In his blog last Friday, Cardinal Sean O’Malley offered an opinion in relation to the case of David Parker, a Massachusetts father who sued the local school district because it wouldn’t notify him before teaching his son about homosexuality, as state law requires. He had sued in federal court but the judge dismissed the suit saying that teaching children about same-sex relationships is “reasonably related to the goals of preparing students to become engaged and productive citizens in our democracy,” and that this means teaching “diversity,” in which he includes “differences in sexual orientation.”
The cardinal says that he had several comments on his previous blog post about the case and so now he has responded.
Massachusetts law states that parents must be notified in advance and have the option of removing their children from the classroom when their children from a classroom when “human sexual education or human sexuality issues” are presented. However, in this case, the judge ruled that the school’s discussion of same-sex marriage concerned diversity rather than human sexuality.
Obviously, the Church sees the parents as being the primary educators of their children and having a very special role that must be respected. The disturbing part of this affair is that it underscores how, by redefining marriage in Massachusetts, people’s religious rights are going to be challenged by the state. I think that people were very naïve saying that we can change the definition of marriage and it will not have any repercussions and will not affect anyone else’s marriage or society as a whole. This situation with the Parkers and the Wirthlins is just beginning to show how far-reaching and how ill-advised the course of action embraced by our Supreme Judicial Court in Massachusetts was. In Canada, where same-sex marriage was legalized in 2005, they are already seeing the many different ways that people’s religious rights are being trampled because of the redefinition of marriage. So I am pleased to see that these families are attempting to address the situation through the courts, and we certainly hope they will be successful in their endeavors.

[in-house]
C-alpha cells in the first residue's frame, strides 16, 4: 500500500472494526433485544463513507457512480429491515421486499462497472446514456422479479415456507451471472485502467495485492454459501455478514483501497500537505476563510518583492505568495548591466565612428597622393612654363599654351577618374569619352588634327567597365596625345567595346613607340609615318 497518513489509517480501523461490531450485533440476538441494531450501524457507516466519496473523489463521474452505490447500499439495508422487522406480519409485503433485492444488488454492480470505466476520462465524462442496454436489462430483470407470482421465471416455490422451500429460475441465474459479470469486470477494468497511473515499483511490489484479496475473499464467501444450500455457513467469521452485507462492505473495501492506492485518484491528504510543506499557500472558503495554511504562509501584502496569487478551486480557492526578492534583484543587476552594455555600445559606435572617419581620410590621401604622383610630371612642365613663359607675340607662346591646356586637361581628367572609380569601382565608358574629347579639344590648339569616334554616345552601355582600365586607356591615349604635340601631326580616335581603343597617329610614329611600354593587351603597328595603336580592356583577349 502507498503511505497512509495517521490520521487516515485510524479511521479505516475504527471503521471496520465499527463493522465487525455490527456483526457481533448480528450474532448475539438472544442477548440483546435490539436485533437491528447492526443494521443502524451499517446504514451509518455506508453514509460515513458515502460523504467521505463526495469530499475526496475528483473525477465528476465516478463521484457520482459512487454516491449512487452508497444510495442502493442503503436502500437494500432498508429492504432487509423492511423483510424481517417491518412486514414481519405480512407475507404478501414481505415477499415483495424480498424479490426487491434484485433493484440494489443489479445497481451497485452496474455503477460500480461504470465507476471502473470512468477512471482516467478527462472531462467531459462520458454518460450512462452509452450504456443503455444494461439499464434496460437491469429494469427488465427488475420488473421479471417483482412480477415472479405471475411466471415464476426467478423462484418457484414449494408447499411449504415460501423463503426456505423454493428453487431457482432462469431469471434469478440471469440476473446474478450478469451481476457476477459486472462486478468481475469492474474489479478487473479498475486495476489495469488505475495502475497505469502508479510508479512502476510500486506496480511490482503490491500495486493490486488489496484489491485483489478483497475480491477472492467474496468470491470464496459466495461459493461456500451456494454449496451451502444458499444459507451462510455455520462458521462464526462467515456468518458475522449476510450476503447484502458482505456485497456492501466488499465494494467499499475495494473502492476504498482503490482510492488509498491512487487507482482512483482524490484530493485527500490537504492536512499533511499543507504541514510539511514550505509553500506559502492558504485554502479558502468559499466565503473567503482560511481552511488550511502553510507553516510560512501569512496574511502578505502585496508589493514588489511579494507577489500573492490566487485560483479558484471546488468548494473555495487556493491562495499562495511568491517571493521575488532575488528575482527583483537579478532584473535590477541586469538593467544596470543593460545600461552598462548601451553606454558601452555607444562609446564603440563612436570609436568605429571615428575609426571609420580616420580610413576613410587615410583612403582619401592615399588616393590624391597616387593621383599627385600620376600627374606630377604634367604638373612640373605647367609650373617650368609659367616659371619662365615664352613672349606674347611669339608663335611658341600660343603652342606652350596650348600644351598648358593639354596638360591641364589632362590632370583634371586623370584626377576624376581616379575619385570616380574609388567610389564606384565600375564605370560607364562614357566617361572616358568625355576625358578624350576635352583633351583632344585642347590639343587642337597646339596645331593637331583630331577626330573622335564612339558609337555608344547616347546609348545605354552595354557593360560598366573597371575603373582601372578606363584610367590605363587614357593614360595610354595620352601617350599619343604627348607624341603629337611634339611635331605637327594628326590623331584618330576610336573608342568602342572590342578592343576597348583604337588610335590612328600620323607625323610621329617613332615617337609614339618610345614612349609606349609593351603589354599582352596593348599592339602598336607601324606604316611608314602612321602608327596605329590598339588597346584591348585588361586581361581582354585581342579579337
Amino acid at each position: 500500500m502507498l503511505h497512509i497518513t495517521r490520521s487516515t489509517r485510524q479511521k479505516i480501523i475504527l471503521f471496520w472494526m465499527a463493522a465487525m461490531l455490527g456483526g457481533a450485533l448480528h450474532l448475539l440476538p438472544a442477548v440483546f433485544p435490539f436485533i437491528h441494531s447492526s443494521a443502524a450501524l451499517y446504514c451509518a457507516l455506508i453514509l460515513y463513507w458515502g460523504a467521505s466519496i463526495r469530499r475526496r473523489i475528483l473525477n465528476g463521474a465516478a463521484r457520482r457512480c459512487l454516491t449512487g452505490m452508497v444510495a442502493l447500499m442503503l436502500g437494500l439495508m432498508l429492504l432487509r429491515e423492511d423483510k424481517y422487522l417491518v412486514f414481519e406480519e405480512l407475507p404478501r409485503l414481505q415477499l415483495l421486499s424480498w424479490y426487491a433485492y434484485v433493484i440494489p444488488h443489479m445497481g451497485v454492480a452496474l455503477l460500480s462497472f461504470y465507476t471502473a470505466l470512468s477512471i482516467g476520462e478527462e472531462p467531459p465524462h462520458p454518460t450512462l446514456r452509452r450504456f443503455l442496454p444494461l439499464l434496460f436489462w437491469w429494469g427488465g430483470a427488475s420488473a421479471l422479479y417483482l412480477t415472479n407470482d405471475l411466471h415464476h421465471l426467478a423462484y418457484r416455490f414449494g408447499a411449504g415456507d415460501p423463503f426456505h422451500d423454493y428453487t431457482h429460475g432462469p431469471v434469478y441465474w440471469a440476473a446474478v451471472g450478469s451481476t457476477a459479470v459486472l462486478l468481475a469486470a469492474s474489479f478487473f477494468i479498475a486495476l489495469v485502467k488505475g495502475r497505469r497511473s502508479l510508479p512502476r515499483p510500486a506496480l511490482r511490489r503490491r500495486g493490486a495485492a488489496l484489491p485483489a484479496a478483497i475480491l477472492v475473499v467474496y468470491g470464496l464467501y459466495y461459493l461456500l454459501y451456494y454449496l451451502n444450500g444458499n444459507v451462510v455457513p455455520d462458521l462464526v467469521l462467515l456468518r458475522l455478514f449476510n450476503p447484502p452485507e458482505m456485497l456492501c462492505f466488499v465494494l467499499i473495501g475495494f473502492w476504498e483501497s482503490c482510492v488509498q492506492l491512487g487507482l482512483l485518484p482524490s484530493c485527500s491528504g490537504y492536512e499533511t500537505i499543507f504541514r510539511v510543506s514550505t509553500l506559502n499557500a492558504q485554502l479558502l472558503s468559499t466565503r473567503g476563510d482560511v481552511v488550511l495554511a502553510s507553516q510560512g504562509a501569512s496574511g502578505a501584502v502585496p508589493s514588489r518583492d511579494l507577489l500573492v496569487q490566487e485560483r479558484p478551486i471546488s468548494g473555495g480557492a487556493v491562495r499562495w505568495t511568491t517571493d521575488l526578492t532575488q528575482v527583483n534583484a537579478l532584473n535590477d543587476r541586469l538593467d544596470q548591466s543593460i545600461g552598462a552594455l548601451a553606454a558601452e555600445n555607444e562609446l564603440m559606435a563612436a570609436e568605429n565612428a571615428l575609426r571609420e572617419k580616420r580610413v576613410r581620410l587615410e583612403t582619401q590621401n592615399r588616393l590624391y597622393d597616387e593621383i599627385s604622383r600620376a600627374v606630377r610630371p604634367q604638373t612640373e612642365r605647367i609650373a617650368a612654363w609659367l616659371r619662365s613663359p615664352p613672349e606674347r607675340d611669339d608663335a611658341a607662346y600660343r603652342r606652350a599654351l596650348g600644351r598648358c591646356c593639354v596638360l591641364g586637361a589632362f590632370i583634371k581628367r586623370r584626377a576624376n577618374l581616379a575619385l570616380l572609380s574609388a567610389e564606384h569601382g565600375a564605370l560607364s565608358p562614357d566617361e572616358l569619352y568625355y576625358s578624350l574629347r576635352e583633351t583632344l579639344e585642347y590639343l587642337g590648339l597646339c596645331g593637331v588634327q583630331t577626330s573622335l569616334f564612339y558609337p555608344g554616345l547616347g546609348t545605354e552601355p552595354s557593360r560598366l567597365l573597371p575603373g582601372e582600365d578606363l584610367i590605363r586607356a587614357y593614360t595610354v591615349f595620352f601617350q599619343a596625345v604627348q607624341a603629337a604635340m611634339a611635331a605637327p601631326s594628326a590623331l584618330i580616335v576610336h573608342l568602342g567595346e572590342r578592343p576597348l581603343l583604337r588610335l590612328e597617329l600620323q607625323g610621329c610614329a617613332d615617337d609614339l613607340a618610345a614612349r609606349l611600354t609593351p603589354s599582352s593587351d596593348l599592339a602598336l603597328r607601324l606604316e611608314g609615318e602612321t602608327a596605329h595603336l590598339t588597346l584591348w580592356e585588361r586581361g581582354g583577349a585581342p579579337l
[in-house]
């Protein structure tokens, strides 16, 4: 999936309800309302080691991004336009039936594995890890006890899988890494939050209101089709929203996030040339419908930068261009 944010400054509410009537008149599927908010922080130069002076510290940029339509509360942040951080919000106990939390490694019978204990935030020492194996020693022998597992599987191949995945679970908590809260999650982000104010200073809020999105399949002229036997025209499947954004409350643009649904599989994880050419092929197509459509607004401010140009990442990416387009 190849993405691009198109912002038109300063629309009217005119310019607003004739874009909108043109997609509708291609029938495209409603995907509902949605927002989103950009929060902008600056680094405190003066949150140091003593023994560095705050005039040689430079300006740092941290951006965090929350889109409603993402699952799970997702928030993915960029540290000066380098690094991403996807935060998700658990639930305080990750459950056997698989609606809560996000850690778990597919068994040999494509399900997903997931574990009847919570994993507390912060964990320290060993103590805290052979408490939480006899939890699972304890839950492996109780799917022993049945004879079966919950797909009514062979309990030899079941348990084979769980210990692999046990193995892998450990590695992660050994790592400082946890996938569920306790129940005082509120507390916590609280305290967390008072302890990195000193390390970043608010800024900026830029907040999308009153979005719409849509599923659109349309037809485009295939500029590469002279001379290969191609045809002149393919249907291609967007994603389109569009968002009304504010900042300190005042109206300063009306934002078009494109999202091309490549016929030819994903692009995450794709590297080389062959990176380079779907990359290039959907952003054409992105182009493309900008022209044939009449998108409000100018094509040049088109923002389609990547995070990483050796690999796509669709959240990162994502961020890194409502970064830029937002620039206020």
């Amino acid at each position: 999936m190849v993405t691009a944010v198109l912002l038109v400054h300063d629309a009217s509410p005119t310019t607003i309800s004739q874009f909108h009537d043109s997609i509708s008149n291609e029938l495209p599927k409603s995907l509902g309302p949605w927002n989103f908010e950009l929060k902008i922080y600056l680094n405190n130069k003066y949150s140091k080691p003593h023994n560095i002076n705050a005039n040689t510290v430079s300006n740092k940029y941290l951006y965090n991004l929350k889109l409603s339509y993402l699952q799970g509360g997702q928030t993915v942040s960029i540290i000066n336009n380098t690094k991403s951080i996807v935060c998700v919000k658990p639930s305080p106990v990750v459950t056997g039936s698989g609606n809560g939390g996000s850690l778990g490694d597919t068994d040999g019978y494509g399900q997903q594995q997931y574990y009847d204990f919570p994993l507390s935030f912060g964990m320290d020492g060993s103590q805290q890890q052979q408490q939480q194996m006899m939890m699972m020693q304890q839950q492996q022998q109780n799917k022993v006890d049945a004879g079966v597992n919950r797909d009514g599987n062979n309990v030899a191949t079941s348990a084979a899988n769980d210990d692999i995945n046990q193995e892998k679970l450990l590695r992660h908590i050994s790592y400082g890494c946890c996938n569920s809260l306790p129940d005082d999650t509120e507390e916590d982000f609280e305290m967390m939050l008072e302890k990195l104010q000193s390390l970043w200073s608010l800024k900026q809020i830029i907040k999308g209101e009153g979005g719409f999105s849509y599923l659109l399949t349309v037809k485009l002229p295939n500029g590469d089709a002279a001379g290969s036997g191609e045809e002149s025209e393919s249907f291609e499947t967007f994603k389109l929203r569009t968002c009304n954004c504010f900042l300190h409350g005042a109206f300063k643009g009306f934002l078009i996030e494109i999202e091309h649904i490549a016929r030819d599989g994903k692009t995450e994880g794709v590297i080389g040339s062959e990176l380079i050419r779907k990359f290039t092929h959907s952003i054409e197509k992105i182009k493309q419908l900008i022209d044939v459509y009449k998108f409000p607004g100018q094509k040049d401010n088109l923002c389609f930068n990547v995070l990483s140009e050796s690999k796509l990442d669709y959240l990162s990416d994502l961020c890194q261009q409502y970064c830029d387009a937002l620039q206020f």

The big lie we were told
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